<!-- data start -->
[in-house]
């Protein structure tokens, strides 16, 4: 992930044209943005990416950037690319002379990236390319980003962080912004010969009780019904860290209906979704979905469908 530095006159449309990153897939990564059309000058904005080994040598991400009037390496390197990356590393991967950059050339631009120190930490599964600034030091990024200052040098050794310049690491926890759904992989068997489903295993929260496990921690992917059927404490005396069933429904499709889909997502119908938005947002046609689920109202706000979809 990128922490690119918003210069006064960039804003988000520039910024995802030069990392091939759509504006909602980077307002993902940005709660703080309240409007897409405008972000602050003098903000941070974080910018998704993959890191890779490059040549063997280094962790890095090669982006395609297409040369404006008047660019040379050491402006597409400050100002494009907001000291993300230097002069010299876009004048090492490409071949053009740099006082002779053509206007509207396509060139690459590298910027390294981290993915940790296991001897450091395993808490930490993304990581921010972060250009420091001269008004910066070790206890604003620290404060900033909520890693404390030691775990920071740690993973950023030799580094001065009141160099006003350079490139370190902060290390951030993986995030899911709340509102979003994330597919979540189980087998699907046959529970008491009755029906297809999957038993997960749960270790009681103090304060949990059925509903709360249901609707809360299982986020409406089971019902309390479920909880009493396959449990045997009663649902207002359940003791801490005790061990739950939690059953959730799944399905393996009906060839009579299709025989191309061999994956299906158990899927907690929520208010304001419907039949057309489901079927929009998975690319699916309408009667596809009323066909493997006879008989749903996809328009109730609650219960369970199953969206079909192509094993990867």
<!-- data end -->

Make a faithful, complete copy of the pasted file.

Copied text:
[in-house]
């Protein structure tokens, strides 16, 4: 992930044209943005990416950037690319002379990236390319980003962080912004010969009780019904860290209906979704979905469908 530095006159449309990153897939990564059309000058904005080994040598991400009037390496390197990356590393991967950059050339631009120190930490599964600034030091990024200052040098050794310049690491926890759904992989068997489903295993929260496990921690992917059927404490005396069933429904499709889909997502119908938005947002046609689920109202706000979809 990128922490690119918003210069006064960039804003988000520039910024995802030069990392091939759509504006909602980077307002993902940005709660703080309240409007897409405008972000602050003098903000941070974080910018998704993959890191890779490059040549063997280094962790890095090669982006395609297409040369404006008047660019040379050491402006597409400050100002494009907001000291993300230097002069010299876009004048090492490409071949053009740099006082002779053509206007509207396509060139690459590298910027390294981290993915940790296991001897450091395993808490930490993304990581921010972060250009420091001269008004910066070790206890604003620290404060900033909520890693404390030691775990920071740690993973950023030799580094001065009141160099006003350079490139370190902060290390951030993986995030899911709340509102979003994330597919979540189980087998699907046959529970008491009755029906297809999957038993997960749960270790009681103090304060949990059925509903709360249901609707809360299982986020409406089971019902309390479920909880009493396959449990045997009663649902207002359940003791801490005790061990739950939690059953959730799944399905393996009906060839009579299709025989191309061999994956299906158990899927907690929520208010304001419907039949057309489901079927929009998975690319699916309408009667596809009323066909493997006879008989749903996809328009109730609650219960369970199953969206079909192509094993990867």